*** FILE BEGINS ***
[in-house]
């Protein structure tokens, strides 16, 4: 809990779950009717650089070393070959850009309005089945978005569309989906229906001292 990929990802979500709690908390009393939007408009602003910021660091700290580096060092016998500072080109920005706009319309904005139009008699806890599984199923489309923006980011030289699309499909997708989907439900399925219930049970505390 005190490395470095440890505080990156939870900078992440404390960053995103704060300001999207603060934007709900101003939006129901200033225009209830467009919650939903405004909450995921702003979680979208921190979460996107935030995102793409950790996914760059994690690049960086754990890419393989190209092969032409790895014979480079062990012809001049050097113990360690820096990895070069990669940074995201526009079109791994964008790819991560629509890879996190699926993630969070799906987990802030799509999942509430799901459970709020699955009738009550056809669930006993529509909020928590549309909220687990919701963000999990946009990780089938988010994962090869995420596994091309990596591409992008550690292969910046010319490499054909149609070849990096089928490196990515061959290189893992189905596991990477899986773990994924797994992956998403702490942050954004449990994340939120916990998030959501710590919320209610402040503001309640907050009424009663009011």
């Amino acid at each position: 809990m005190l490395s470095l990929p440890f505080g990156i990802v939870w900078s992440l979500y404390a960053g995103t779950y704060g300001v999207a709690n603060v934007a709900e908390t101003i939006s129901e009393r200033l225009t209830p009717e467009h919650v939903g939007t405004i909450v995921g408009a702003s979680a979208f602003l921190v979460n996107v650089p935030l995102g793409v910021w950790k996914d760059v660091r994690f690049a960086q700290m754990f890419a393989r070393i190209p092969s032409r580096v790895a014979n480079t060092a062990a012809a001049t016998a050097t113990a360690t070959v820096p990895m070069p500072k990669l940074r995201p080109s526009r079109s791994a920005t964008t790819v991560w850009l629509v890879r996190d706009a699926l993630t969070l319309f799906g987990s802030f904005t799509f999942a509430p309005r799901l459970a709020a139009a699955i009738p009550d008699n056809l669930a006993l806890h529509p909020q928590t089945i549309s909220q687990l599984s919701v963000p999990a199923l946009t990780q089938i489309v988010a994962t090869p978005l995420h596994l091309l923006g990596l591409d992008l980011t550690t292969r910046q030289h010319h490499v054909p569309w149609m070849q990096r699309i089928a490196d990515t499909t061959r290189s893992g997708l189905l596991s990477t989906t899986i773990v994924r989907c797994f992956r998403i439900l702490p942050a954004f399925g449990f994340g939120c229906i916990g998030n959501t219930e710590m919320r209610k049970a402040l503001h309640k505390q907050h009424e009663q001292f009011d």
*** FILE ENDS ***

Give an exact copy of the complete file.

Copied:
[in-house]
């Protein structure tokens, strides 16, 4: 809990779950009717650089070393070959850009309005089945978005569309989906229906001292 990929990802979500709690908390009393939007408009602003910021660091700290580096060092016998500072080109920005706009319309904005139009008699806890599984199923489309923006980011030289699309499909997708989907439900399925219930049970505390 005190490395470095440890505080990156939870900078992440404390960053995103704060300001999207603060934007709900101003939006129901200033225009209830467009919650939903405004909450995921702003979680979208921190979460996107935030995102793409950790996914760059994690690049960086754990890419393989190209092969032409790895014979480079062990012809001049050097113990360690820096990895070069990669940074995201526009079109791994964008790819991560629509890879996190699926993630969070799906987990802030799509999942509430799901459970709020699955009738009550056809669930006993529509909020928590549309909220687990919701963000999990946009990780089938988010994962090869995420596994091309990596591409992008550690292969910046010319490499054909149609070849990096089928490196990515061959290189893992189905596991990477899986773990994924797994992956998403702490942050954004449990994340939120916990998030959501710590919320209610402040503001309640907050009424009663009011």
């Amino acid at each position: 809990m005190l490395s470095l990929p440890f505080g990156i990802v939870w900078s992440l979500y404390a960053g995103t779950y704060g300001v999207a709690n603060v934007a709900e908390t101003i939006s129901e009393r200033l225009t209830p009717e467009h919650v939903g939007t405004i909450v995921g408009a702003s979680a979208f602003l921190v979460n996107v650089p935030l995102g793409v910021w950790k996914d760059v660091r994690f690049a960086q700290m754990f890419a393989r070393i190209p092969s032409r580096v790895a014979n480079t060092a062990a012809a001049t016998a050097t113990a360690t070959v820096p990895m070069p500072k990669l940074r995201p080109s526009r079109s791994a920005t964008t790819v991560w850009l629509v890879r996190d706009a699926l993630t969070l319309f799906g987990s802030f904005t799509f999942a509430p309005r799901l459970a709020a139009a699955i009738p009550d008699n056809l669930a006993l806890h529509p909020q928590t089945i549309s909220q687990l599984s919701v963000p999990a199923l946009t990780q089938i489309v988010a994962t090869p978005l995420h596994l091309l923006g990596l591409d992008l980011t550690t292969r910046q030289h010319h490499v054909p569309w149609m070849q990096r699309i089928a490196d990515t499909t061959r290189s893992g997708l189905l596991s990477t989906t899986i773990v994924r989907c797994f992956r998403i439900l702490p942050a954004f399925g449990f994340g939120c229906i916990g998030n959501t219930e710590m919320r209610k049970a402040l503001h309640k505390q907050h009424e009663q001292f009011d």